Genipa oblongifolia R. & P., described from material collected from Pampahermosa, is represented in the herbarium of F by a fragment from the type at MA of a single leaf. The lower surface of this leaf is glabrous, while the midrib and lateral nerves are sparsely to moderately strigillose, conforming more or less to the original description of Ruiz & Pavon to the leaves as “leviter pubescentibus” on the “nervo et venis transversalibus.” A specimen from the Boissier Herbarium at G, identified as G. oblongifolia, and collected from Peru (Palo Colorado de Chicoplaya no. 394), shows a similar type of leaf with the surface below glabrous, but the midrib and lateral nerves sparsely to moderately appressed-strigillose. The calyx tube interior of this specimen is densely sericeous. Other material examined from Peru, as cited above, likewise shows the calyx tube interior densely sericeous and the midrib and/or lateral nerves of the lower side of the leaves with a slight pubescence of short ascend-ing or longer spreading pilose hairs. I can find no real differences between the Peruvian material of Genipa oblongifolia and material from southeastern and eastern Brazil referred to G. americana. The locality of Pampahermosa of Ruiz and Pavon is indicated on modern maps as in the Department of Loreto, Municipio Ucuyali, along the Río Ucuyali. From near this locality and others in the Department of Loreto has been collected adequate material showing variation in the glabrity and pubescence of the lower midrib and nerves. Some of the specimens from southern Brazil show some lower midribs and nerves pubescent as in G. oblongijolia. There are transitional specimens which are difficult to place, with variation present between extremes of completely glabrous lower midribs and lateral nerves to pubescent midribs and/or nerves, the surface itself remaining glabrous. It has seemed best, therefore, to combine the G. oblongijolia variation with the completely glabrous type, placing them both under the “leaves glabrous” category, used by authors to describe the leaves of G. americana. In both the West Indies as well as in southern, eastern, and southeastern Brazil, this variation of glabrity and pubescence of the lower midrib and lateral nerves, combined with a glabrous lower surface, is manifest. Therefore, whether one interprets the type locality of G. americana as Hayti or Martinique on the one hand, or southeastern or eastern Brazil on the other hand, the same type of variation is encountered. By combining G. oblongijolia and G. americana, there is eliminated any possible future difficulty in the interpretation of G. americana as a taxon having the lower surface of the leaf blades glabrous but with midrib and lateral nerves glabrous to pubescent, leaving only the extremely pubescent-leaved variation of G. caruto H.B.K. to be separated.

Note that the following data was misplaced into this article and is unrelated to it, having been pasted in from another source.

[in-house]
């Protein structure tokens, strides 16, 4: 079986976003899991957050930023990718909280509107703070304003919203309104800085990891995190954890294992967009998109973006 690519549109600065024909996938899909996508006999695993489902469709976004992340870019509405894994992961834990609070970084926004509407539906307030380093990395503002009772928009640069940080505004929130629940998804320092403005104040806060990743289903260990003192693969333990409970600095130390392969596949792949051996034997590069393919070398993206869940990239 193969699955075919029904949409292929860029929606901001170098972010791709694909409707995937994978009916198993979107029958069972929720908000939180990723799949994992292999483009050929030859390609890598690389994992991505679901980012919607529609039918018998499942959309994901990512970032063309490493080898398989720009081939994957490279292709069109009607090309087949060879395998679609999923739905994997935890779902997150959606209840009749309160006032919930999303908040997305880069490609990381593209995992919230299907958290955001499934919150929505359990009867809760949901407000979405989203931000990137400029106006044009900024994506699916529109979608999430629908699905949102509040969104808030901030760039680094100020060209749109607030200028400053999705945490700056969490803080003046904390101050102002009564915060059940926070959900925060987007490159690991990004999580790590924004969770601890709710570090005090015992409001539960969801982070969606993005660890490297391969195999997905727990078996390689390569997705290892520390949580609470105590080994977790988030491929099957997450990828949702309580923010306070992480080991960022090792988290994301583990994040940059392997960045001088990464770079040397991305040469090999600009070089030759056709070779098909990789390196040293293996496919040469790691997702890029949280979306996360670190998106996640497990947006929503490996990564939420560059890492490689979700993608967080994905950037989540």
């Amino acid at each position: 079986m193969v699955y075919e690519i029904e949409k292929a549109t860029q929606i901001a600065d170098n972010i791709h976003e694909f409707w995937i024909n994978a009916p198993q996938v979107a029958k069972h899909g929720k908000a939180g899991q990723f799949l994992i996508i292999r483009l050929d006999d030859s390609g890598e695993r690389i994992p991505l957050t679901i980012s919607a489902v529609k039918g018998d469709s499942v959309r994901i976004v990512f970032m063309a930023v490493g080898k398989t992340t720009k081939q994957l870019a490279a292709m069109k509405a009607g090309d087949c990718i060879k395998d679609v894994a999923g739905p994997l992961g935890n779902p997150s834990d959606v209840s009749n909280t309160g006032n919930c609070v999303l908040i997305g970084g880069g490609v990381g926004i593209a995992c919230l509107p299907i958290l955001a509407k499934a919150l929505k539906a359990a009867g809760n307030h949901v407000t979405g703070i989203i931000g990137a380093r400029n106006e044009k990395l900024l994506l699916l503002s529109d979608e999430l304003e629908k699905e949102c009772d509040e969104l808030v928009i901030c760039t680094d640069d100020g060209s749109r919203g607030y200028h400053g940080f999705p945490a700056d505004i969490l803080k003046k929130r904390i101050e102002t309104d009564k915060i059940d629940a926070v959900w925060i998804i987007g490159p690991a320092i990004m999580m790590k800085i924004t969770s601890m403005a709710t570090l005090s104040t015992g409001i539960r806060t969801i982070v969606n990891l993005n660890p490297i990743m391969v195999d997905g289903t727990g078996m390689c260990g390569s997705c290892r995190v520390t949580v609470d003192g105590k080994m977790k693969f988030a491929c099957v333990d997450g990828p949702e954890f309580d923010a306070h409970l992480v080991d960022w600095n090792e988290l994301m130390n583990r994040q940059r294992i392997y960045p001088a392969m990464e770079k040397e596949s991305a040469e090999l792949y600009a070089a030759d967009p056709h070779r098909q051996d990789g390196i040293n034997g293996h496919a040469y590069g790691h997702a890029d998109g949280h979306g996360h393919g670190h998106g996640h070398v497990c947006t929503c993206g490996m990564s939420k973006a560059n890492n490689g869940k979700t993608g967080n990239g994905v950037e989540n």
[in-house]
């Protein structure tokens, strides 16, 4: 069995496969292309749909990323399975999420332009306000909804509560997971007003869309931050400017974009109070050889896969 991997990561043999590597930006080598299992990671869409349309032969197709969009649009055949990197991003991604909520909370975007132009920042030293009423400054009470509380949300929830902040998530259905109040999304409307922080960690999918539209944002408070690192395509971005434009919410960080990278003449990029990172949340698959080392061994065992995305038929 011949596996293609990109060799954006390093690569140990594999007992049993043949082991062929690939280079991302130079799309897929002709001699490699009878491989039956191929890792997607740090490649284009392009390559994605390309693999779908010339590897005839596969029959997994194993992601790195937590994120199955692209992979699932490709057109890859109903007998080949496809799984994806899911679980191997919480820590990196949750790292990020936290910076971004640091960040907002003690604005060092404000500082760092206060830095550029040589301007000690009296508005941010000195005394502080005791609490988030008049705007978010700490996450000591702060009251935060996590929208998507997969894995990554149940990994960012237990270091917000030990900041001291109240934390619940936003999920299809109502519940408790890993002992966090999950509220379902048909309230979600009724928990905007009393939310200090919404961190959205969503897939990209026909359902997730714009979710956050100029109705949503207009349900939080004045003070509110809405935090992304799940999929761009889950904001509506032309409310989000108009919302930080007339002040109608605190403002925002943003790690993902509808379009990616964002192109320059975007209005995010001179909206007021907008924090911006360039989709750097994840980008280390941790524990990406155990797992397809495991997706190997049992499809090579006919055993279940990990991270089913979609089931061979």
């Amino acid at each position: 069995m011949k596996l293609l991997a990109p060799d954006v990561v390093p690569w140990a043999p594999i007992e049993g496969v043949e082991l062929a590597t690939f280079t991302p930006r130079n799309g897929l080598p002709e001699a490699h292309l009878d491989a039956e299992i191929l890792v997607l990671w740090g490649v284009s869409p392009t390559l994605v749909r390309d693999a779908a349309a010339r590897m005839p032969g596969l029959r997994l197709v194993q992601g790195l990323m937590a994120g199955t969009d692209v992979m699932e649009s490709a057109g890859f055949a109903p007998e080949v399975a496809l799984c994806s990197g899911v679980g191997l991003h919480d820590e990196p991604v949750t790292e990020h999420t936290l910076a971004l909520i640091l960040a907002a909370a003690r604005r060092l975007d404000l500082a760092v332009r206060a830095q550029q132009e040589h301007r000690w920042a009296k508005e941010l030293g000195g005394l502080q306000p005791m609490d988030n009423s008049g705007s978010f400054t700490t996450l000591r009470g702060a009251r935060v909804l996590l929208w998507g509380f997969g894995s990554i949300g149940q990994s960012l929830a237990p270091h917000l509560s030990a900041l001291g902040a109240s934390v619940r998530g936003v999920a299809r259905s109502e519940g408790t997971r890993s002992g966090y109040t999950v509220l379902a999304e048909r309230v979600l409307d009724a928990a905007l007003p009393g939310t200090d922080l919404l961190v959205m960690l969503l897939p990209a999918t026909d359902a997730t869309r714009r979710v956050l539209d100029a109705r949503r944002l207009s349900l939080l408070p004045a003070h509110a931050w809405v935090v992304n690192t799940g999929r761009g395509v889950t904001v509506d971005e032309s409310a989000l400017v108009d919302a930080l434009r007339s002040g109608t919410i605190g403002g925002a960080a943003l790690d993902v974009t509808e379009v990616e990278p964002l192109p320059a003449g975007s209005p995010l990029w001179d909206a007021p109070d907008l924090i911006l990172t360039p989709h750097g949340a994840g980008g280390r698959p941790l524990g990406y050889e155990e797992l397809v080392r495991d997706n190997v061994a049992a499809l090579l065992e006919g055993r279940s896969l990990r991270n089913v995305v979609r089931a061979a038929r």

Both G. barbata Presl and G. excelsa Krause must be considered conspecific with G. americana var americana. In G. barbata the isotype at NY shows the lower leaf surface glabrous. In G. excelsa the lower surface of the leaf blades is glabrous, but there is appressed pubescence on the lateral nerves, and like G. barbata, the interior of the calyx tube is densely sericeous.

Distribution:West Indies| Haiti South America| Martinique South America| Guadeloupe South America| Saint Vincent and the Grenadines South America| Puerto Rico South America| Saint Vincent and the Grenadines South America| Cuba South America| Dominican Republic South America| Honduras Central America| Panama Central America| Guyana South America| Brazil South America| Paraguay South America| Bolivia South America| Brazil South America|